The database PiSITE provides real interaction sites of proteins using the complex structures in PDB. According to the progress of several structural genomic projects, we have a large amount of structural data in PDB (Fig. 1).
Consequently, we can observe different binding states of proteins in atomic resolutions, and can analyze actual interaction sites of proteins. It will lead better understandings of protein interaction sites in near future. Usual practice to identify the interaction site has been done using a representative complex in PDB. However, for the proteins with multiple partners, non-interaction sites identified by using a single complex structure is not enough, because some part of the non-binding sites may be involved in the interaction sites with another proteins. Therefore, the real interaction sites should be obtained by using all of the binding states in PDB. For the purpose, the identifications of the binding site in PiSITE are done by searching the same proteins with different binding sites in PDB at first, and then mapping the binding sites onto the query proteins (Fig. 2).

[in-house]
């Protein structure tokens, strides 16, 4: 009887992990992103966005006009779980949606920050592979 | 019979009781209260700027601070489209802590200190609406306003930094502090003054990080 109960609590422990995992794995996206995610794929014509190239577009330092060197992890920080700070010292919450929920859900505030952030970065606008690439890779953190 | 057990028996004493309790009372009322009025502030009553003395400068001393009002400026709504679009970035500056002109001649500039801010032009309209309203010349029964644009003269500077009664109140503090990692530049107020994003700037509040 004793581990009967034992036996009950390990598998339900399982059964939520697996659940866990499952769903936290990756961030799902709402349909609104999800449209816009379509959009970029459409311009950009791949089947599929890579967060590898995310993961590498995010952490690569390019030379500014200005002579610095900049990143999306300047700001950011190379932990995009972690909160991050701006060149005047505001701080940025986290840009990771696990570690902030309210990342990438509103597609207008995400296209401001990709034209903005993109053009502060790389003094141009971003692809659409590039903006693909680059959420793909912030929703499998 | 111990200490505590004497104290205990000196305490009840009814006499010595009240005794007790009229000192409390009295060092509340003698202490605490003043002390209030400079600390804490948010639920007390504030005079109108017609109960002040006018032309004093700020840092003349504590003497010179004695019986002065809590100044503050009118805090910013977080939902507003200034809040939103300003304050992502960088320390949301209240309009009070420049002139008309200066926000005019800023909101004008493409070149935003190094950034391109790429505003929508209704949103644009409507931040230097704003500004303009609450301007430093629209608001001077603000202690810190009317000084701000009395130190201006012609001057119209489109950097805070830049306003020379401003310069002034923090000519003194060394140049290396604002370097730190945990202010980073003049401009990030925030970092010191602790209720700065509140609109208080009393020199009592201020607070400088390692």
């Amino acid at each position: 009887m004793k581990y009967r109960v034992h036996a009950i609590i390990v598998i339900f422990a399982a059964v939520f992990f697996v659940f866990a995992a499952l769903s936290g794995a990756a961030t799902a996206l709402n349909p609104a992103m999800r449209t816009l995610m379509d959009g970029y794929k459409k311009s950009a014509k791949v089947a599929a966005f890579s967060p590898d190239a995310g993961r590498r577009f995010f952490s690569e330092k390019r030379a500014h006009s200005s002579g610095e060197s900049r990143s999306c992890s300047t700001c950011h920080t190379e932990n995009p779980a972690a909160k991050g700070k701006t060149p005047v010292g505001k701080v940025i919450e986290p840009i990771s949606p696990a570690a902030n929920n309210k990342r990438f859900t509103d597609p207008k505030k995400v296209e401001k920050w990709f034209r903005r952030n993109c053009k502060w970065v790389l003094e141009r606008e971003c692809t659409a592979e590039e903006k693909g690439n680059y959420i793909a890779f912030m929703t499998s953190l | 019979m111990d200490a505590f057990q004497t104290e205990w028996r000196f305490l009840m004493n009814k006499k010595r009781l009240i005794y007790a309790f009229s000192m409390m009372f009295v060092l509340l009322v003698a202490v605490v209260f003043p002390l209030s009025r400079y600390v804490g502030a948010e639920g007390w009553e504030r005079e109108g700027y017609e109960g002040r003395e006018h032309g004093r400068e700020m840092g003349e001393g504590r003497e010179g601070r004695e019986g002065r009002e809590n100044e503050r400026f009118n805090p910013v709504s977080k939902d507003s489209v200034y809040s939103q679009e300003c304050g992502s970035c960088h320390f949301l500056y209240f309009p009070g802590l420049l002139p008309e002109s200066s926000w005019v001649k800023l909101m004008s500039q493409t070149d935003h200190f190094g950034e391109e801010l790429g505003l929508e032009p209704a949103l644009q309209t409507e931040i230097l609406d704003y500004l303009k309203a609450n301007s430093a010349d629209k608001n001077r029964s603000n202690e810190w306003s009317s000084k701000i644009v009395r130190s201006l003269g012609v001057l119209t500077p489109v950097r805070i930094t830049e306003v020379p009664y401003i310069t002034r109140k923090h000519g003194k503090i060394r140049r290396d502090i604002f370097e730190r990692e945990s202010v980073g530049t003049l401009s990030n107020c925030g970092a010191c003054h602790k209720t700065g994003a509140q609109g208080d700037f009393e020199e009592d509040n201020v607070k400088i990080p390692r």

PiSITE also provides the lists of transient hub proteins, which we call "sociable proteins" to clarify the different of so-called hub proteins. The sociable proteins are identified as the proteins with multiple binding states and multiple binding partners. On the other hand, so-called hub proteins have been identified as the proteins at the hub position in protein-protein interaction networks obtained by large-scale experiments, but the definition of the hub proteins cannot differentiate transient hub proteins from stable ones, although the differentiation is critically important for the better understanding of protein interaction networks. In addition, the usual definition of hub proteins can contain supermolecules as hub proteins. The supermolecules can be identified as the proteins with a single binding state and multiple binding partners, which we call stable hub proteins. Examples of a sociable protein and a stable hub protein are shown in Fig. 3 and Fig. 4, respectively.